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How to Access H2 Database with Spring JDBC

In this guide, I will show you how to create a Spring Boot application and use Spring JDBC to access an in-memory H2 database. The guide describes in a step-by-step manner how to create a Data Access Object (DAO), and use the JDBCTemplate to perform CRUD operations on the “mammal” table. Finally I will show you how to compile and run the application from the command line and view the H2 database via the console.

Getting Started

The following list defines the technologies and libraries I used to implement the sample code:

Introduction

This guide explains how to create a Spring Boot application that makes use of Spring JDBC to connect to a H2 in-memory database. Like most guides, you can read through the complete guide and complete each step or you can bypass all of this and download the code from Github. In the end, you should have working code on your machine that performs CRUD functions on a H2 in-memory database.

Code Example

The code example can be downloaded from Github from the button below. After you have downloaded the code onto your machine, you can either work through the guide step-by-step to understand the example, or jump to the “Compile & Run The Example” section to get the example up and running.

Download Code

Step 1: Define Maven Dependencies

The following dependencies should be included in the pom.xml file:

  • spring-boot-starter-jdbc: The Spring Boot starter dependency descriptor for using JDBC with the HikariCP connection pool.
  • spring-boot-starter-web: The Spring Boot starter dependency descriptor for building web, including RESTful, applications using Spring MVC. Uses Tomcat as the default embedded container. Used to run the H2 Console in this example.
  • spring-boot-starter-test: The Spring Boot starter dependency descriptor for testing Spring Boot applications with libraries including JUnit, Hamcrest and Mockito.
  • spring-boot-devtools: The spring-boot-devtools module is included to provide additional development-time features like automatic restart, live reload, global settings and remote applications.
  • h2: The H2 module is included to provide the in-memory database.
<dependency>
  <groupId>org.springframework.boot</groupId>
  <artifactId>spring-boot-starter-jdbc</artifactId>
</dependency>
<dependency>
  <groupId>org.springframework.boot</groupId>
  <artifactId>spring-boot-starter-web</artifactId>
</dependency>
<dependency>
  <groupId>org.springframework.boot</groupId>
  <artifactId>spring-boot-starter-test</artifactId>
  <scope>test</scope>
</dependency>
<dependency>
    <groupId>org.springframework.boot</groupId>
    <artifactId>spring-boot-devtools</artifactId>
    <scope>runtime</scope>
</dependency>
<dependency>
  <groupId>com.h2database</groupId>
  <artifactId>h2</artifactId>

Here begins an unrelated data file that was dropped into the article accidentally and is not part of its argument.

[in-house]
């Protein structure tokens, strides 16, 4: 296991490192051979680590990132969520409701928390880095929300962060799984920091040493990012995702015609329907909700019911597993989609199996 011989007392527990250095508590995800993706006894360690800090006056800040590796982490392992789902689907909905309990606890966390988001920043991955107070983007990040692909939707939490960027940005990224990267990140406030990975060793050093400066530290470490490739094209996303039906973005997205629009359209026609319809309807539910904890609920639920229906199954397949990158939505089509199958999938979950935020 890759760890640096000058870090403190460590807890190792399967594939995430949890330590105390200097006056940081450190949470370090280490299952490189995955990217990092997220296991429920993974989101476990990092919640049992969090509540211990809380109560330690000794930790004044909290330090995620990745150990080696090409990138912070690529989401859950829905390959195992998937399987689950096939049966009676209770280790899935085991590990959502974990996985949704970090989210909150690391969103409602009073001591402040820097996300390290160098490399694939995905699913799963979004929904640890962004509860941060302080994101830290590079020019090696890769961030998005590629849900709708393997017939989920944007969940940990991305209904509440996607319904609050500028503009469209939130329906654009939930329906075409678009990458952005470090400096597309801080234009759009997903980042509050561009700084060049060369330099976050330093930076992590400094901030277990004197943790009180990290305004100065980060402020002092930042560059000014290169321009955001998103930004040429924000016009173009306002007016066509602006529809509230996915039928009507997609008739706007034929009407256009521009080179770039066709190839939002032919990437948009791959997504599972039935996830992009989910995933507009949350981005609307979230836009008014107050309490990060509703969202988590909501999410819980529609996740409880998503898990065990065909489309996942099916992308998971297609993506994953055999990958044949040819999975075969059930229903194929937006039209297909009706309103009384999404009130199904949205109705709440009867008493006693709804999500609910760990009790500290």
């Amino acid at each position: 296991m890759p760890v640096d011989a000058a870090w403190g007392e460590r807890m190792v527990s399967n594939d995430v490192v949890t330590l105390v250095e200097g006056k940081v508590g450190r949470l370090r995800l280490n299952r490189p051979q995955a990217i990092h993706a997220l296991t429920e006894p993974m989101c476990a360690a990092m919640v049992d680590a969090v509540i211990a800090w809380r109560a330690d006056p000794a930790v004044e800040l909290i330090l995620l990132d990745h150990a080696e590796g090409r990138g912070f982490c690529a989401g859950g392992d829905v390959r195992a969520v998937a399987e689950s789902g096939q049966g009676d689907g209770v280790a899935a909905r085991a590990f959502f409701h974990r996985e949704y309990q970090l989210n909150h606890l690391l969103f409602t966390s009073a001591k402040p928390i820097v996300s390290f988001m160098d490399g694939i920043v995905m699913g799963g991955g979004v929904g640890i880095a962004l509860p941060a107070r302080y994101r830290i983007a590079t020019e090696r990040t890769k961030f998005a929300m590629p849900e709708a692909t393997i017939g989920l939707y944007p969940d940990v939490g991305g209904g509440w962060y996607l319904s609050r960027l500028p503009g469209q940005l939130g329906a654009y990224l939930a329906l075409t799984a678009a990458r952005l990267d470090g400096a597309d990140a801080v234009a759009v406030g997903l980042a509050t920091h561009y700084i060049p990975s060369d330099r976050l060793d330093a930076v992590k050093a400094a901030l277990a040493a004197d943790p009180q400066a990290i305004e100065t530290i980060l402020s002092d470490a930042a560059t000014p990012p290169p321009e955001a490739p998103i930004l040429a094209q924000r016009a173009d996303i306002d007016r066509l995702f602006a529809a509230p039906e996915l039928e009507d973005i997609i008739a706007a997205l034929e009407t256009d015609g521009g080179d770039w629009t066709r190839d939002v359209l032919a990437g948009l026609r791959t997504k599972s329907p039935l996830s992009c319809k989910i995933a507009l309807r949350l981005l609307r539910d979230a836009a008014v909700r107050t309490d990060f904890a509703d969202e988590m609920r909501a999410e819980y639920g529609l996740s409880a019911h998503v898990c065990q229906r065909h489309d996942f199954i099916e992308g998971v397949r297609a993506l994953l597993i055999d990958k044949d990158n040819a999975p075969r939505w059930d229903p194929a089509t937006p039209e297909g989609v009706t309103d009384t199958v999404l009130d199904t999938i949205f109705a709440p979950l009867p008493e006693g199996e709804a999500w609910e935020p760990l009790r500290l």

<scope>runtime</scope>
</dependency>

Step 2: Define Schema and Sample Data

The example contains a database table called mammal. The schema.sql file within the resources directory is used to define the database table.

Resources: schema.sql

CREATE TABLE mammal (
    id                      integer            NOT NULL,
    english_name            varchar(50)        NOT NULL,
    afrikaans_name          varchar(50)        NOT NULL,
    binomial_name           varchar(50)        NOT NULL,
    conservation_status     varchar(10)        NOT NULL,
    gestation_period        varchar(10)        NOT NULL,
    young                   varchar(20)        NOT NULL,
    mass_male               varchar(10)        NOT NULL,
    mass_female             varchar(10)        NOT NULL,
    life_expectancy         varchar(10)        NOT NULL,
 PRIMARY KEY (id)
);

To populate the database table, the following insert scripts within the data.sql file will be executed as part of the startup process.

Resources: data.sql

insert into mammal (id, english_name, afrikaans_name, binomial_name, conservation_status, gestation_period, young, mass_male, mass_female, life_expectancy) 
values (1, 'Southern African Hedgehog','Krimpvarkie','Atelerix frontalis','LC','35','one - nine','0.4','0.4','3');

insert into mammal (id, english_name, afrikaans_name, binomial_name, conservation_status, gestation_period, young, mass_male, mass_female, life_expectancy) 
values (2, 'Thick-tailed bushbaby','Bosnagaap','Otolemur crassicaudatus','LC','130','one - three','1.2','0.8','14');

Step 3: Enable H2 Console

The H2 in-memory database contains a web console which enables you to access the database via your browser. To enable the H2 Console, you should set the spring.h2.console.enabled property to true.

Resources: application.properties

# Enabling H2 Console
spring.h2.console.enabled=true

Once the application is running you can access the console via your browser from at the following url:

http://localhost:8080/h2-console

Step 4: Define the Mammal POJO

The Mammal class is a simple Java POJO that define the properties that align to columns in the database table. The class follows the Java Bean convention in that it follows getter/setter naming convention, has a public default constructor and is also serialisable.

public class Mammal {
    private int id;
    private String englishName;
    private String afrikaansName;
    private String binomialName;
    private String conservationStatus;
    private String gestationPeriod;